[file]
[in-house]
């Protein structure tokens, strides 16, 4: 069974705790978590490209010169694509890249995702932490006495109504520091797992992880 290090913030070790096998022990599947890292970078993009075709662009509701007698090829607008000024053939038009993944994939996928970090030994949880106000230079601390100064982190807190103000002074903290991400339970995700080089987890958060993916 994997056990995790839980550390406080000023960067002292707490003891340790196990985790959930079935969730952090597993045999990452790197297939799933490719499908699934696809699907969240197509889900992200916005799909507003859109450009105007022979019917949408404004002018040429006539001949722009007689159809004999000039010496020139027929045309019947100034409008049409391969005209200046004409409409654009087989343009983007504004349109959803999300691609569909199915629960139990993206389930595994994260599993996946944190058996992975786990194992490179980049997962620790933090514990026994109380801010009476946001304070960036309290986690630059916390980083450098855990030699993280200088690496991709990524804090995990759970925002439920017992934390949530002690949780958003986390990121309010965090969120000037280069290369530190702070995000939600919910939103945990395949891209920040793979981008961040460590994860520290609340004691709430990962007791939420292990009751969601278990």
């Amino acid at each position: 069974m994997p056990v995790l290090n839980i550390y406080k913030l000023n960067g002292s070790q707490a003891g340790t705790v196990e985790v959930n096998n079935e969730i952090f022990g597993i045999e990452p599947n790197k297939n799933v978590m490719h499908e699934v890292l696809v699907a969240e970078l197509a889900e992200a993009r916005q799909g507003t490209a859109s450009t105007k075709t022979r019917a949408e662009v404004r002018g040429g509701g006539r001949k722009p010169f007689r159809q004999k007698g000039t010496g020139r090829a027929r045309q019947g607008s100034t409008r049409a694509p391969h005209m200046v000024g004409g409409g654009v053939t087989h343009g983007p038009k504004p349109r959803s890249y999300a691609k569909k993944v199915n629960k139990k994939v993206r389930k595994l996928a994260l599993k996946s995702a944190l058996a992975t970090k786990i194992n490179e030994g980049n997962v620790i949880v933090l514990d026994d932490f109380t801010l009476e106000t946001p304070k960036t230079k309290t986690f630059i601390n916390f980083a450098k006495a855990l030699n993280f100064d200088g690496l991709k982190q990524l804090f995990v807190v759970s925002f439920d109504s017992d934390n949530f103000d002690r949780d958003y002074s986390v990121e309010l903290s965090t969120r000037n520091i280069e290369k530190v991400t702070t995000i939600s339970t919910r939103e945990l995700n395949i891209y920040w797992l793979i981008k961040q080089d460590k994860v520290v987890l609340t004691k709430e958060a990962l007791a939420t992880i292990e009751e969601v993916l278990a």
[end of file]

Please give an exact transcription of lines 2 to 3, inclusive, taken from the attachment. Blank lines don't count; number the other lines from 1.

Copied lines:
């Protein structure tokens, strides 16, 4: 069974705790978590490209010169694509890249995702932490006495109504520091797992992880 290090913030070790096998022990599947890292970078993009075709662009509701007698090829607008000024053939038009993944994939996928970090030994949880106000230079601390100064982190807190103000002074903290991400339970995700080089987890958060993916 994997056990995790839980550390406080000023960067002292707490003891340790196990985790959930079935969730952090597993045999990452790197297939799933490719499908699934696809699907969240197509889900992200916005799909507003859109450009105007022979019917949408404004002018040429006539001949722009007689159809004999000039010496020139027929045309019947100034409008049409391969005209200046004409409409654009087989343009983007504004349109959803999300691609569909199915629960139990993206389930595994994260599993996946944190058996992975786990194992490179980049997962620790933090514990026994109380801010009476946001304070960036309290986690630059916390980083450098855990030699993280200088690496991709990524804090995990759970925002439920017992934390949530002690949780958003986390990121309010965090969120000037280069290369530190702070995000939600919910939103945990395949891209920040793979981008961040460590994860520290609340004691709430990962007791939420292990009751969601278990």
């Amino acid at each position: 069974m994997p056990v995790l290090n839980i550390y406080k913030l000023n960067g002292s070790q707490a003891g340790t705790v196990e985790v959930n096998n079935e969730i952090f022990g597993i045999e990452p599947n790197k297939n799933v978590m490719h499908e699934v890292l696809v699907a969240e970078l197509a889900e992200a993009r916005q799909g507003t490209a859109s450009t105007k075709t022979r019917a949408e662009v404004r002018g040429g509701g006539r001949k722009p010169f007689r159809q004999k007698g000039t010496g020139r090829a027929r045309q019947g607008s100034t409008r049409a694509p391969h005209m200046v000024g004409g409409g654009v053939t087989h343009g983007p038009k504004p349109r959803s890249y999300a691609k569909k993944v199915n629960k139990k994939v993206r389930k595994l996928a994260l599993k996946s995702a944190l058996a992975t970090k786990i194992n490179e030994g980049n997962v620790i949880v933090l514990d026994d932490f109380t801010l009476e106000t946001p304070k960036t230079k309290t986690f630059i601390n916390f980083a450098k006495a855990l030699n993280f100064d200088g690496l991709k982190q990524l804090f995990v807190v759970s925002f439920d109504s017992d934390n949530f103000d002690r949780d958003y002074s986390v990121e309010l903290s965090t969120r000037n520091i280069e290369k530190v991400t702070t995000i939600s339970t919910r939103e945990l995700n395949i891209y920040w797992l793979i981008k961040q080089d460590k994860v520290v987890l609340t004691k709430e958060a990962l007791a939420t992880i292990e009751e969601v993916l278990a």